You've contracted a website developer (hopefully Adam Lowe Creative) to build a streamlined site with carefully-selected keywords. You've learned the value of fresh, relatable content. Traffic is rolling in, but now, you need to focus on conversion: Getting that traffic to book your services, buy your product, or at the very least, provide you with valuable contact information.
What you need now is to make your audience feel that you're speaking to them. You want them to think, "He really gets me!"
You want your website to be the lead conversion equivalent of a Ryan Gosling "Hey Girl" meme.
Menu-driven website personalization is key to engaging and converting clients. It's the simplest, most-effective means of providing quality content tailored to your audience—and, in return, it helps you to get to know them better.
Let's imagine for a moment that you own a bakery that sells customized cakes. You're trying to reach a market that wants something more than what the local grocery store cranks out; we're talking about gorgeous, delicious cakes that guys named Fritz want in their upscale art galleries. (Hey, isn't this better than putting yourself in the shoes of an insurance broker or real estate agent? Even if you are an insurance broker or real estate agent? I mean... cake, people!)
It's important to have category options on your homepage if you sell cupcakes, birthday cakes, or even those silly cake pops, but if your customers are looking for wedding cakes, they'll be using keywords specific to that particular product.
You want your wedding cake landing page to be among the first they see in search engine results pages (SERPs).
And when they click on your link, they get what they want: Wedding cakes. Right there in their faces.
Your product-specific landing page should have icons that identify with your wedding cake customers on a deeper level. You could include highly-visible icons that help qualify your audience and let them know you're aware of their specific needs.
But don't keep your audience away from those cakes for long; for example, a scrolling photo gallery displaying your cake portfolio will keep them wanting to learn more.
Event planners will want to know what kind of incentives you offer when they lead brides your way or coordinate tastings that include your product. You'll likely adjust your tone and language when you're "speaking" to event vendors.
In this case, since we're essentially addressing event planners as "wholesalers", you might want this information to be "gated"... and we'll get to that in the next step.
Brides, on the other hand, want access to your wedding cake styles and options presented with language and design that appeals to their specific motivations on an emotional level. If you have clearly-defined categories for your cake designs, your navigation options can guide your clients to "child" pages.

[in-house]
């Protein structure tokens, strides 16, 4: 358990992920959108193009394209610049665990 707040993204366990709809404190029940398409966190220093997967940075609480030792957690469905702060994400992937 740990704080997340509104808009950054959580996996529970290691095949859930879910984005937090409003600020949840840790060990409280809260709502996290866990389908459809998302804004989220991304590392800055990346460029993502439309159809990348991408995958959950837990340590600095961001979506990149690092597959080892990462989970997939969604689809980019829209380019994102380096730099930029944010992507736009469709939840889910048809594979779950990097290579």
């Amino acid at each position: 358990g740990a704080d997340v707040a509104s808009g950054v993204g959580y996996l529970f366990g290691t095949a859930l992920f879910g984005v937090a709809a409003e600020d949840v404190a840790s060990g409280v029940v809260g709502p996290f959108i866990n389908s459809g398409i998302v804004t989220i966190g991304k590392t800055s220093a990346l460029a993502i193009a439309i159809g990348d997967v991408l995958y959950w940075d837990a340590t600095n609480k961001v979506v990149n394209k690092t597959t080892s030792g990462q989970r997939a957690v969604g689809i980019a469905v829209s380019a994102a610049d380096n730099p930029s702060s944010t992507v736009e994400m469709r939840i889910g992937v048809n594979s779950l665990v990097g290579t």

Be sure it's easy for them to navigate forward and back, so they don't get lost. Side-by-side comparisons and estimate generators are helpful for shoppers, especially when they want to have as much information as possible before making contact with their vendors.
How do you find out where your audience is in the buying cycle? How do you get them to give you valuable contact information? If you add them to your e-mail newsletter, you want your campaign to follow through with your personalization strategy.
Data forms that lightheartedly ask for contact information, wedding dates, and other specific information serve as "gates" to custom content. Once the customer clicks "submit", they'll have access to information you've promised... and you want to make sure that content is useful.
Custom content for brides: Think handouts for wedding planning tips, short videos of you presenting and describing cakes for tastings, even baking and decorating tips. Detailed retail price sheets are also appropriate for gated content.
Custom content for event planners might take a different approach, and the gating might be best placed early in the navigation process: In exchange for contact data, you could provide information you don't want to be made public to retail clients: Discounts, exclusive designs, and event vendor incentives.
If the planner (or the bride) is a return customer, "log-in" settings can further customize the content your audience sees.
Exclusive or client-specific content makes your audience feel secure in knowing that your specialty suits their needs. You're establishing trust and an emotional connection appropriate to a specific market segment.
Menu-driven website personalization works for any industry and is just one of several ways to help your audience identify with your brand. How can we personalize our website development services for you? Reach out to find out more about Adam Lowe Creative. Cake is optional.